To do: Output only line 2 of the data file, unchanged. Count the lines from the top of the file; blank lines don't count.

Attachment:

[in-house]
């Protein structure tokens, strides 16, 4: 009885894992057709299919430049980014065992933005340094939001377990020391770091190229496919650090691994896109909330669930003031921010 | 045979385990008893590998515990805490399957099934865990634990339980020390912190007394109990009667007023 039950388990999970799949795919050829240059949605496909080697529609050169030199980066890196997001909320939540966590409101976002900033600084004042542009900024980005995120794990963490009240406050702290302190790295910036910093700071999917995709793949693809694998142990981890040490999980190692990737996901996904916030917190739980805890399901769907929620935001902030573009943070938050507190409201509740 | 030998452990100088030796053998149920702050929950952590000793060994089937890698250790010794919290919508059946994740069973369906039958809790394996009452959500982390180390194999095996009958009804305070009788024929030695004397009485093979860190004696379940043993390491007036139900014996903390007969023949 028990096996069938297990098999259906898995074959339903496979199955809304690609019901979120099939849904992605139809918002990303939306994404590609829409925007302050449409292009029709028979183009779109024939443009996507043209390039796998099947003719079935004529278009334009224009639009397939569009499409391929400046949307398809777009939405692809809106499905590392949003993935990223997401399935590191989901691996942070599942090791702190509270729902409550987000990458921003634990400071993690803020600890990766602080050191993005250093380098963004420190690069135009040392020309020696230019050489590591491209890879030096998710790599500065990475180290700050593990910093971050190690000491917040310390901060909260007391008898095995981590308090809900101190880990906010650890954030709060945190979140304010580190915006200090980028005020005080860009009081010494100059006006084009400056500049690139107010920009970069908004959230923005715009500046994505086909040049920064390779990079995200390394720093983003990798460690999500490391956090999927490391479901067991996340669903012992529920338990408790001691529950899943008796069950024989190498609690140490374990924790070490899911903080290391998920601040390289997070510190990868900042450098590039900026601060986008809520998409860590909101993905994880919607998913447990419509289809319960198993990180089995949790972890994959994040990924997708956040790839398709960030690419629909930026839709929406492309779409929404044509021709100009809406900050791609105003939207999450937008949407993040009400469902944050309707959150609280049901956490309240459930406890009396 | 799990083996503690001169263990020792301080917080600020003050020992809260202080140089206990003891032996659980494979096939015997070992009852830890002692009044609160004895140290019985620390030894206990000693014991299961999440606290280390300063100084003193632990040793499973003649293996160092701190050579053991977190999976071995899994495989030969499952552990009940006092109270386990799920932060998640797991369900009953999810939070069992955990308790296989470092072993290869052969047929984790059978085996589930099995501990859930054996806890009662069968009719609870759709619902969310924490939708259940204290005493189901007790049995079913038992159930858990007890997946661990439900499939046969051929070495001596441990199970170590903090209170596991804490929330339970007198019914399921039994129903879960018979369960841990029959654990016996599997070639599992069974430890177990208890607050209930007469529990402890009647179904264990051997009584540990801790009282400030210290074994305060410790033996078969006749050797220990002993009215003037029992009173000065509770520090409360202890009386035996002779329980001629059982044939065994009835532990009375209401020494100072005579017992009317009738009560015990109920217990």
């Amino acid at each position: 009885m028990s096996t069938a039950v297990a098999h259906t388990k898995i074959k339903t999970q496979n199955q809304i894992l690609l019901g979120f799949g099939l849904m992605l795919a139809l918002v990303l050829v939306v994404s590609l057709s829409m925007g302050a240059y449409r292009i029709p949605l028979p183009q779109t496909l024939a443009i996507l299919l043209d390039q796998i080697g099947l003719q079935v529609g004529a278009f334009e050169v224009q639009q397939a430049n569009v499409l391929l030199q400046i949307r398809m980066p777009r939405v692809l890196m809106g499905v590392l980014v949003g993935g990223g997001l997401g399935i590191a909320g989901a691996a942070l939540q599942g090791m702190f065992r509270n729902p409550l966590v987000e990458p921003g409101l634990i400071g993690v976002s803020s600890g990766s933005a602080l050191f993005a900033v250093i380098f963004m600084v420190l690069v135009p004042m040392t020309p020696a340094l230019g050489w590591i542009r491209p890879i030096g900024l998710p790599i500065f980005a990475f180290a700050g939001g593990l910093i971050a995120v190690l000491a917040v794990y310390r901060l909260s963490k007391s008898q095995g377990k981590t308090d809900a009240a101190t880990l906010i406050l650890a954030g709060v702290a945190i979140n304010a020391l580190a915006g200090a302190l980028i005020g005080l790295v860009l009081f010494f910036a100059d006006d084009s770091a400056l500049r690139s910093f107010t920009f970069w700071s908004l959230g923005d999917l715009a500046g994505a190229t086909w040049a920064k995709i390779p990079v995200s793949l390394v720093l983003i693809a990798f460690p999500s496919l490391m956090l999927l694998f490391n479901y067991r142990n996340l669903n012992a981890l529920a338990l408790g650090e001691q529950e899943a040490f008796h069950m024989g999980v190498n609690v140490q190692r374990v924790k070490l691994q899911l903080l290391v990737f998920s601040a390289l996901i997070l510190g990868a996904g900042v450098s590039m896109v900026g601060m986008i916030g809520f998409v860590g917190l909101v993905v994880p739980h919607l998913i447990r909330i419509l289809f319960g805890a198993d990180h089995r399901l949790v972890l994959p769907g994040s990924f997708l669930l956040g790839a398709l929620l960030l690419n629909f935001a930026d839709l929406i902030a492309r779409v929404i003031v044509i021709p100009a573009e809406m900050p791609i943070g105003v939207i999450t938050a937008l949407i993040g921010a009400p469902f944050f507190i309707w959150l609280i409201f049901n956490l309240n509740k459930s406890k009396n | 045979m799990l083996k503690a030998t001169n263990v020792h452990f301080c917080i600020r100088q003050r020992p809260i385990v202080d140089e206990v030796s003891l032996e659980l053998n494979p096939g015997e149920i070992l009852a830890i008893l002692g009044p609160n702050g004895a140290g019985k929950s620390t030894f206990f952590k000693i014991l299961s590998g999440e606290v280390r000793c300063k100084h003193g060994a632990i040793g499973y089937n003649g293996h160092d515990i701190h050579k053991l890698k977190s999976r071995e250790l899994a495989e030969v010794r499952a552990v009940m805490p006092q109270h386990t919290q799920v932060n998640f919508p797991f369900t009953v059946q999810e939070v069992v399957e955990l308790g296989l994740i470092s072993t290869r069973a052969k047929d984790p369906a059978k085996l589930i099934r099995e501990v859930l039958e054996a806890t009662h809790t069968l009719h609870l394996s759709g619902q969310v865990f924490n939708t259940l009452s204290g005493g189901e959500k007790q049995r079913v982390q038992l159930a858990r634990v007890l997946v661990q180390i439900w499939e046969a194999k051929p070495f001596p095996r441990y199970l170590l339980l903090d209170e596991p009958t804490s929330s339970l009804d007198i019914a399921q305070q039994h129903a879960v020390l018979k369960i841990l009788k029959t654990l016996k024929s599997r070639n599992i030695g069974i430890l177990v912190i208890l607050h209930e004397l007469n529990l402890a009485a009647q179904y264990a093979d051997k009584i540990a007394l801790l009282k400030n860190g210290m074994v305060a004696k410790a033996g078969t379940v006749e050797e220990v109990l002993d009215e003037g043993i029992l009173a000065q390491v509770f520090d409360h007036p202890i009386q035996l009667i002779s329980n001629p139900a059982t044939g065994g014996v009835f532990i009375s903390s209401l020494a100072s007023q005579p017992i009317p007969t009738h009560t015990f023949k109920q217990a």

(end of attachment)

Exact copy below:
């Protein structure tokens, strides 16, 4: 009885894992057709299919430049980014065992933005340094939001377990020391770091190229496919650090691994896109909330669930003031921010 | 045979385990008893590998515990805490399957099934865990634990339980020390912190007394109990009667007023 039950388990999970799949795919050829240059949605496909080697529609050169030199980066890196997001909320939540966590409101976002900033600084004042542009900024980005995120794990963490009240406050702290302190790295910036910093700071999917995709793949693809694998142990981890040490999980190692990737996901996904916030917190739980805890399901769907929620935001902030573009943070938050507190409201509740 | 030998452990100088030796053998149920702050929950952590000793060994089937890698250790010794919290919508059946994740069973369906039958809790394996009452959500982390180390194999095996009958009804305070009788024929030695004397009485093979860190004696379940043993390491007036139900014996903390007969023949 028990096996069938297990098999259906898995074959339903496979199955809304690609019901979120099939849904992605139809918002990303939306994404590609829409925007302050449409292009029709028979183009779109024939443009996507043209390039796998099947003719079935004529278009334009224009639009397939569009499409391929400046949307398809777009939405692809809106499905590392949003993935990223997401399935590191989901691996942070599942090791702190509270729902409550987000990458921003634990400071993690803020600890990766602080050191993005250093380098963004420190690069135009040392020309020696230019050489590591491209890879030096998710790599500065990475180290700050593990910093971050190690000491917040310390901060909260007391008898095995981590308090809900101190880990906010650890954030709060945190979140304010580190915006200090980028005020005080860009009081010494100059006006084009400056500049690139107010920009970069908004959230923005715009500046994505086909040049920064390779990079995200390394720093983003990798460690999500490391956090999927490391479901067991996340669903012992529920338990408790001691529950899943008796069950024989190498609690140490374990924790070490899911903080290391998920601040390289997070510190990868900042450098590039900026601060986008809520998409860590909101993905994880919607998913447990419509289809319960198993990180089995949790972890994959994040990924997708956040790839398709960030690419629909930026839709929406492309779409929404044509021709100009809406900050791609105003939207999450937008949407993040009400469902944050309707959150609280049901956490309240459930406890009396 | 799990083996503690001169263990020792301080917080600020003050020992809260202080140089206990003891032996659980494979096939015997070992009852830890002692009044609160004895140290019985620390030894206990000693014991299961999440606290280390300063100084003193632990040793499973003649293996160092701190050579053991977190999976071995899994495989030969499952552990009940006092109270386990799920932060998640797991369900009953999810939070069992955990308790296989470092072993290869052969047929984790059978085996589930099995501990859930054996806890009662069968009719609870759709619902969310924490939708259940204290005493189901007790049995079913038992159930858990007890997946661990439900499939046969051929070495001596441990199970170590903090209170596991804490929330339970007198019914399921039994129903879960018979369960841990029959654990016996599997070639599992069974430890177990208890607050209930007469529990402890009647179904264990051997009584540990801790009282400030210290074994305060410790033996078969006749050797220990002993009215003037029992009173000065509770520090409360202890009386035996002779329980001629059982044939065994009835532990009375209401020494100072005579017992009317009738009560015990109920217990």